Where has all the magic gone? Audience interpretive strategies of The Hobbit's film-novel rivalry

J. Ilan, A. Kama

Research output: Contribution to journalArticlepeer-review


The complex relations between words and images are debated in various disciplines and have been in a variety of modes a thorny issue for centuries. Words are constantly used to represent or embody images (conceptualized as ekphrasis) and vice versa. At the same time, however, words are also considered not sufficient to represent the visual sign, which cannot rely entirely on text. Similarly, the visual cannot rely entirely on the verbal; its understanding should come from representational practices alone, as there is something in the image that is 'purely image'. Films and novels are accordingly opposed, considered as two separate 'pure' entities that are not translatable, and yet share stylistic, narrative, and cultural connections.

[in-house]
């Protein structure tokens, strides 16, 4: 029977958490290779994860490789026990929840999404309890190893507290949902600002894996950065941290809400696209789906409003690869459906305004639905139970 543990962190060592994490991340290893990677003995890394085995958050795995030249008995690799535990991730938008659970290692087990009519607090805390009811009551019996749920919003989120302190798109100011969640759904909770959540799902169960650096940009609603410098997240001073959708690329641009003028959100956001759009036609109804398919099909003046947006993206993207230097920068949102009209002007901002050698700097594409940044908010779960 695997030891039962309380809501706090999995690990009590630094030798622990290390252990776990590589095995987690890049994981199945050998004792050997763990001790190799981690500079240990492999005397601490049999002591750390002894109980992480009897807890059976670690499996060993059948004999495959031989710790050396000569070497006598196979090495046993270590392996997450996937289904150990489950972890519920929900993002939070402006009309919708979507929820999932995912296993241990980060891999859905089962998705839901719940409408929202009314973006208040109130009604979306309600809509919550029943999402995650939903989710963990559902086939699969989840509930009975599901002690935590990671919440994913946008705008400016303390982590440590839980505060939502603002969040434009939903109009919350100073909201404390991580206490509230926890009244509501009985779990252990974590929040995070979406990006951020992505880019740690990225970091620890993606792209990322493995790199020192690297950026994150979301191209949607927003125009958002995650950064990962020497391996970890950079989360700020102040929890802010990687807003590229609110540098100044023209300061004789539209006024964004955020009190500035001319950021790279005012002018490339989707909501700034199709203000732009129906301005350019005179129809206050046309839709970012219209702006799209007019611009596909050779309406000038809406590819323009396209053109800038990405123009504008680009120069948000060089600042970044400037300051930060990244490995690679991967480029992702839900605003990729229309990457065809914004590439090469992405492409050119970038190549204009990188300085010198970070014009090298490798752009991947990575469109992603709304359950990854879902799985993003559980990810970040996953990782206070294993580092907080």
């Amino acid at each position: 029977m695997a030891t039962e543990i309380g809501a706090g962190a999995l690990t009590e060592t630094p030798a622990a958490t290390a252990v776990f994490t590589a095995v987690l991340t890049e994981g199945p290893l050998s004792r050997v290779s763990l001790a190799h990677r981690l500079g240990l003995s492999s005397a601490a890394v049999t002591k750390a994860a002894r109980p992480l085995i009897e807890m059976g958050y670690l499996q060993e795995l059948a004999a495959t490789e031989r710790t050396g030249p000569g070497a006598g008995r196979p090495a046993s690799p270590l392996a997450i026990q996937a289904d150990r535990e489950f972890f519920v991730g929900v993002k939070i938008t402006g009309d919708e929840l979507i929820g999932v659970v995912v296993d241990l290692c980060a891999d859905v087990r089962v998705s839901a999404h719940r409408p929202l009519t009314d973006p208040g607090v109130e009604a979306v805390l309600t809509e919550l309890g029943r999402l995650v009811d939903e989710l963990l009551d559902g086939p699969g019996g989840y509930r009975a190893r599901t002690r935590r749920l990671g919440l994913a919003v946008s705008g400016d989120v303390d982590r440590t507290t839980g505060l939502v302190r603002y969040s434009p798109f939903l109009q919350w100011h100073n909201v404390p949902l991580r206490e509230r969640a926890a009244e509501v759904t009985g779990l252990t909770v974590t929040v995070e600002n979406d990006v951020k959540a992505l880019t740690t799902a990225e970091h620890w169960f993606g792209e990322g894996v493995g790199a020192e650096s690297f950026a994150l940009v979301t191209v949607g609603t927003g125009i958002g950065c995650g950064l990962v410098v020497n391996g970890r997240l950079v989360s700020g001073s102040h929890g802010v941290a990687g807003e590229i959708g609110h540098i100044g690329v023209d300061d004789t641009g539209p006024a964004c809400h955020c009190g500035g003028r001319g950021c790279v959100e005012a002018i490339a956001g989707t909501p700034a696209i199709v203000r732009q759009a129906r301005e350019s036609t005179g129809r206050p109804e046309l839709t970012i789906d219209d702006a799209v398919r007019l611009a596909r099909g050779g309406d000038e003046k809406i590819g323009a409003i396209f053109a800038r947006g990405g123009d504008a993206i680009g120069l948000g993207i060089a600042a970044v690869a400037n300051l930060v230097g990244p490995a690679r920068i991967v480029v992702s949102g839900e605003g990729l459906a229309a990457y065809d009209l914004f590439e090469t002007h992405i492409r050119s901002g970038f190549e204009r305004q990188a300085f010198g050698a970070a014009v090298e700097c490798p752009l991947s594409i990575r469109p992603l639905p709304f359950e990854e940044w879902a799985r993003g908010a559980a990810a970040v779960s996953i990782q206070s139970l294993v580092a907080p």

This essay tackles such relations as they are manifested in audience members' discussions of the cinematographic Hobbit adaptation(s). More specifically, it is focused on their interpretive strategies in the ways these relate to the novel-film rivalry. Based on qualitative thematic analyses of the 251 Israeli respondents' open-ended answers, we demonstrate how the film-novel rivalry unveils itself in the audience reception of the film(s) adaptations. Findings reveal diverse and even paradoxical tensions: From a standpoint that the movie is considered a perfect or even 'better' representation of the novel, to vehement criticism that it vandalizes the original and 'misses' its 'purpose' completely, designed entirely to make profit.
Original languageAmerican English
Pages (from-to)289-307
Number of pages17
JournalParticipations: journal of audience and reception studies
Issue number2
StatePublished - 2016


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